Congregationalist Puritans who had emigrated to the Massachusetts Bay colony in search of religious freedom wanted a Book of Psalms closer to the Hebrew original than the one they had brought from England, and such prominent figures as John Cotton, Richard Mather and John Eliot were among those who worked on a new metrical translation.
Funds were raised in England and Holland for a printing press, types, etc. by the Rev. James Glover, who also hired Stephen Daye, a locksmith whose 18-year-old son was an apprentice printer. Glover died on the voyage out but Daye and his family set up the press and, probably after producing some now lost ephemeral work, printed 1700 copies of the Bay Psalm Book in 1640.
Just 11 complete examples survive of that first edition, which was utilitarian and in constant use. This is one of the two currently retained by the Old South Church in Boston and the only one previously seen at auction is one they sold at Parke Bernet in 1947 for a record-shattering $151,000 - a price put in context by the $22,000 paid for a First Folio Shakespeare and £2700 for a Birds of America in that same auction season.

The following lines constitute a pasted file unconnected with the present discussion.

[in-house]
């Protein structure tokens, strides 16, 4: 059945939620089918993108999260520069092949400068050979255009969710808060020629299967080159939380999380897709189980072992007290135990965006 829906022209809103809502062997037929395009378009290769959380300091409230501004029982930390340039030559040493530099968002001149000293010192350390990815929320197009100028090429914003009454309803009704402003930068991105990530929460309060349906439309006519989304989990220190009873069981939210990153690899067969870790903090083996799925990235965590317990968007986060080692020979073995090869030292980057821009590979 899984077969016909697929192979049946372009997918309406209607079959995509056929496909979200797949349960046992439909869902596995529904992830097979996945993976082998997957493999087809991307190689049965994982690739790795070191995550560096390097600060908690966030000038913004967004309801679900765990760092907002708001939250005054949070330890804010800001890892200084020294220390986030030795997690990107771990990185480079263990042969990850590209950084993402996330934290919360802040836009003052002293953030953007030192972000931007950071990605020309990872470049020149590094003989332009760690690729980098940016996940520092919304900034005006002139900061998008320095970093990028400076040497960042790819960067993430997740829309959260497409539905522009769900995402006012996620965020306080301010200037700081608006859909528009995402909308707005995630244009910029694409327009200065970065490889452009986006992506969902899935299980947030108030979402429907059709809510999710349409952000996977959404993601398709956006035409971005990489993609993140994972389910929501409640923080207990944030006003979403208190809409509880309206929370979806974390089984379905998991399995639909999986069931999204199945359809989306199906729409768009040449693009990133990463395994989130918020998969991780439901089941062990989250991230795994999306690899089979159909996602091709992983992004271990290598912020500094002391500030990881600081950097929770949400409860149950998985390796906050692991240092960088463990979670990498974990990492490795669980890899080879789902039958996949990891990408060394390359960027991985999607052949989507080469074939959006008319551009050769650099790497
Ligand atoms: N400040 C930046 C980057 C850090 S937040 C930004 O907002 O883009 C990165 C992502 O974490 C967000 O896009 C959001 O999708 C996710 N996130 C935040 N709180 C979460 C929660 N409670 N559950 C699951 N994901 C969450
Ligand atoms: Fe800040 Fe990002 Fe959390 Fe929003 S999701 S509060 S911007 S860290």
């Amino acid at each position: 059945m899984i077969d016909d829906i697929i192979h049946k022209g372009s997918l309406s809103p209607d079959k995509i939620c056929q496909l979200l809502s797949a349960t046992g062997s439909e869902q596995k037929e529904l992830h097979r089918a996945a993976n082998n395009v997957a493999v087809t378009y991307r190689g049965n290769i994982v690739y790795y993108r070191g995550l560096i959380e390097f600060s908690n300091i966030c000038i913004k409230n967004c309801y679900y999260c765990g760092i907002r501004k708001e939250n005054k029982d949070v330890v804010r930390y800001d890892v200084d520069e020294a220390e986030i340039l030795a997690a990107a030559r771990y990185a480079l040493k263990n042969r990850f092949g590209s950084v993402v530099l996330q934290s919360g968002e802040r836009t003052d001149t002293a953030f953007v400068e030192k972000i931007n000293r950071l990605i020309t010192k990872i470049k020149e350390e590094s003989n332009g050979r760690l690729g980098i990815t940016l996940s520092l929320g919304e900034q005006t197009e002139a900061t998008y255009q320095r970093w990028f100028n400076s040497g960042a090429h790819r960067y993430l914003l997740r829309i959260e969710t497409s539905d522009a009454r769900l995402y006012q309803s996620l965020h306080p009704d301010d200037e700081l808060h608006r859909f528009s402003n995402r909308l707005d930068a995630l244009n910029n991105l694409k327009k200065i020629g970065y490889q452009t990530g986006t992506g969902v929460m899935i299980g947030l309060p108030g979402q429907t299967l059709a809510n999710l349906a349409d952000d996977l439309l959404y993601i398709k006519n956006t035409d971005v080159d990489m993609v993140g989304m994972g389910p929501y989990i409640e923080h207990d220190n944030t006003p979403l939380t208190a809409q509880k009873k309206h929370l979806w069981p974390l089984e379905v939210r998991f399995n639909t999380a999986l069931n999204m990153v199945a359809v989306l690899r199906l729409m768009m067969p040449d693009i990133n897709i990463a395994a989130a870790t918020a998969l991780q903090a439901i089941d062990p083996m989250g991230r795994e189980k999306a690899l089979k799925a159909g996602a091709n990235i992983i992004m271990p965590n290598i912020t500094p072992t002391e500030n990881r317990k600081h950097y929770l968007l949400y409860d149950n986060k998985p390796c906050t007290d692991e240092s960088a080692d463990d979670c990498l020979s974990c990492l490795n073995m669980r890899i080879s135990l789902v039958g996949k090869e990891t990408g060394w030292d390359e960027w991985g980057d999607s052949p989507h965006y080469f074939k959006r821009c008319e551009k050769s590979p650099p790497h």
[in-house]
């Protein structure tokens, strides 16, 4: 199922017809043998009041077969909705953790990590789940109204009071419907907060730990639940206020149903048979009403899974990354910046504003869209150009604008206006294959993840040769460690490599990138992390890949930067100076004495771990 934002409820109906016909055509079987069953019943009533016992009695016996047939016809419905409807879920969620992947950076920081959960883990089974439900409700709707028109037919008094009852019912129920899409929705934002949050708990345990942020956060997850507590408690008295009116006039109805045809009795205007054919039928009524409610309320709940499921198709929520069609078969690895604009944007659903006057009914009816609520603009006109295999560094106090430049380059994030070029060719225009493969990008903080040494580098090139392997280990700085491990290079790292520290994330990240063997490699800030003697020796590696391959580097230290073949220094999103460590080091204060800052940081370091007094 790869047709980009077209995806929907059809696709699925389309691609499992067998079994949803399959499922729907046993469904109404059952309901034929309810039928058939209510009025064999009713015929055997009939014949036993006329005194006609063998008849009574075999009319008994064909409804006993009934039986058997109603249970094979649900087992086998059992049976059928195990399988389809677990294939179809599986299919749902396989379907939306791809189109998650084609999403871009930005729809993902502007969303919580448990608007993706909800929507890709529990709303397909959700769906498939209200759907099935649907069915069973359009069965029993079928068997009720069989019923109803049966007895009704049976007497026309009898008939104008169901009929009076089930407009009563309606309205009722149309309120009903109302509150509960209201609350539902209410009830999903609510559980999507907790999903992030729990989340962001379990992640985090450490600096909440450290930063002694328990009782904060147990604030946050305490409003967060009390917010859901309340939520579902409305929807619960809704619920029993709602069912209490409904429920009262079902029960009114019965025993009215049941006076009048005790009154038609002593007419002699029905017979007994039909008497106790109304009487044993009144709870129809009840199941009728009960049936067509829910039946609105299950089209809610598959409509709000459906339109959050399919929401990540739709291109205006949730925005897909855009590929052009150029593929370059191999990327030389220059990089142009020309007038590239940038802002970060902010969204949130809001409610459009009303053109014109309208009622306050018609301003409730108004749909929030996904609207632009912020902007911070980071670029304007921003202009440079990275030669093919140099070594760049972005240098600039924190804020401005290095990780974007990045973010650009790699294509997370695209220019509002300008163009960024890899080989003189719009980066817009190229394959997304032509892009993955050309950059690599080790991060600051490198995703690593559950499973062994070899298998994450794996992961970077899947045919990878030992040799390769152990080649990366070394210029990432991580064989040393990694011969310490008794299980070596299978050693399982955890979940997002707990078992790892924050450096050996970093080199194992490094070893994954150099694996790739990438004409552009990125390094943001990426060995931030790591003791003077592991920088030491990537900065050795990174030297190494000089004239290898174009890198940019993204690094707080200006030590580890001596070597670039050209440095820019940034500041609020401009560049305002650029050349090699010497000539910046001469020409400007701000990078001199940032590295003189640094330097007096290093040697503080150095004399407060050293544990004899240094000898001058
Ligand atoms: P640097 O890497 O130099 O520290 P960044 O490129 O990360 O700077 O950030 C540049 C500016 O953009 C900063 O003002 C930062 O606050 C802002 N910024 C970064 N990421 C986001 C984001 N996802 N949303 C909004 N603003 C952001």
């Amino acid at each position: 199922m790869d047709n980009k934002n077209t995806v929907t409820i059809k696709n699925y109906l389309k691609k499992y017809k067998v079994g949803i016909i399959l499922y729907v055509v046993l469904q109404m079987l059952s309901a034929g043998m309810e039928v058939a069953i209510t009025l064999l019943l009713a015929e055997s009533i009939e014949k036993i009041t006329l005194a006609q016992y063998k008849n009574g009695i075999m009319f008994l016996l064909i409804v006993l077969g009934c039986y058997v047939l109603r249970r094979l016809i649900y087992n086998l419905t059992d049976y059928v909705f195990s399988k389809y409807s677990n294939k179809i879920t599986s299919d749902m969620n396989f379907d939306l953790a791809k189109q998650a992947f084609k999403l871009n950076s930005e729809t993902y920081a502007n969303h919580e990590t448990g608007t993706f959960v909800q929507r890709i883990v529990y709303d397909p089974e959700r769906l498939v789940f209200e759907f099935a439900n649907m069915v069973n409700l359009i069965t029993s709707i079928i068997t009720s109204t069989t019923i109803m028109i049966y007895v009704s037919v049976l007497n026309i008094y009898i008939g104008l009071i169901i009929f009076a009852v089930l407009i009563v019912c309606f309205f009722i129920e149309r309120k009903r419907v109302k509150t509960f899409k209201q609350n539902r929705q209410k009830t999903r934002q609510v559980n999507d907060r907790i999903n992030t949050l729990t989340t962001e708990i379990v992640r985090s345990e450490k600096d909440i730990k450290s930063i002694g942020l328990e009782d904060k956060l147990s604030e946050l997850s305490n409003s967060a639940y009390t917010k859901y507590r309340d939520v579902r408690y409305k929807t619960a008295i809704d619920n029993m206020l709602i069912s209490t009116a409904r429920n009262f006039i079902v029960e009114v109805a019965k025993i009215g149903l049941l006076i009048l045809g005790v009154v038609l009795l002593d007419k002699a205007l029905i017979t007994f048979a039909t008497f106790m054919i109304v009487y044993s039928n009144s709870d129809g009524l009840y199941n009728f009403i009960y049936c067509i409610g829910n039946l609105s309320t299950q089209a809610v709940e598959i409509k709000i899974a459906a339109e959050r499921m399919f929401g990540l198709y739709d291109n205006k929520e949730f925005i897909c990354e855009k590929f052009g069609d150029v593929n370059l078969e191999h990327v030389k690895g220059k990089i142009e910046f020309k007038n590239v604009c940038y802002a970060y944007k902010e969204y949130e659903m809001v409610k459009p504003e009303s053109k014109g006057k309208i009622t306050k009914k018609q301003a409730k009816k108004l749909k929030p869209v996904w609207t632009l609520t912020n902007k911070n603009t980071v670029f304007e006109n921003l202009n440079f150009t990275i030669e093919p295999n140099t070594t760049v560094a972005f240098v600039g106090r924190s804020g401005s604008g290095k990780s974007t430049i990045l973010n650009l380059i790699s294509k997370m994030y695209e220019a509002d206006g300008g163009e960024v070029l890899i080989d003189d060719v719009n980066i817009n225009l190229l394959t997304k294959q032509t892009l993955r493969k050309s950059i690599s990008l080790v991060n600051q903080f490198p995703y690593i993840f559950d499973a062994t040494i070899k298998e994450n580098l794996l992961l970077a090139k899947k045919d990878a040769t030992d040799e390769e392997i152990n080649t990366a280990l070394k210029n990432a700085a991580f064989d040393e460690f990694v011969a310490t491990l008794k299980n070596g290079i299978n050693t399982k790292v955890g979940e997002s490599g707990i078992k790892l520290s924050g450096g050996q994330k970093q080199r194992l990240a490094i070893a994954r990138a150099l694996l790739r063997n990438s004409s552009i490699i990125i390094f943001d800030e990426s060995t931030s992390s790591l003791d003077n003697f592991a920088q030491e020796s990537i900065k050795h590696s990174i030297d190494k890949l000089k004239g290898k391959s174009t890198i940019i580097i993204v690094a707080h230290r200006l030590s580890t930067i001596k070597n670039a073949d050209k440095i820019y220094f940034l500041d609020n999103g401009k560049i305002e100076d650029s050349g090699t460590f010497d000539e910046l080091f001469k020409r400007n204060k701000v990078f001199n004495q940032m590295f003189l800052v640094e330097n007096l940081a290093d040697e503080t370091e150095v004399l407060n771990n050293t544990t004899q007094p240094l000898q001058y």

Selby Kiffer of Sotheby's has called the Bay Psalm Book "one of the greatest artifacts of American history" and David Redden, worldwide chairman of their book departments, cites it as a forerunner to American independence.
The current record for any printed book stands at £6.5m ($11.5m) paid at Sotheby's London in 2010 for an Audubon Birds of America - though some might argue that is essentially a print collection. A Shakespeare record was set at $5.6m at Christie's New York in 2001 and back in 1987, the ex-Dyson-Perrins/Doheny copy of the first volume only of the Gutenberg Bible sold at $4.9m.
All those sums will pale in comparison if the Bay Psalm Book achieves anything in the $15m-30m range suggested by Sotheby's. It will be sold in the week preceding Thanksgiving after a 20-city US promotional tour.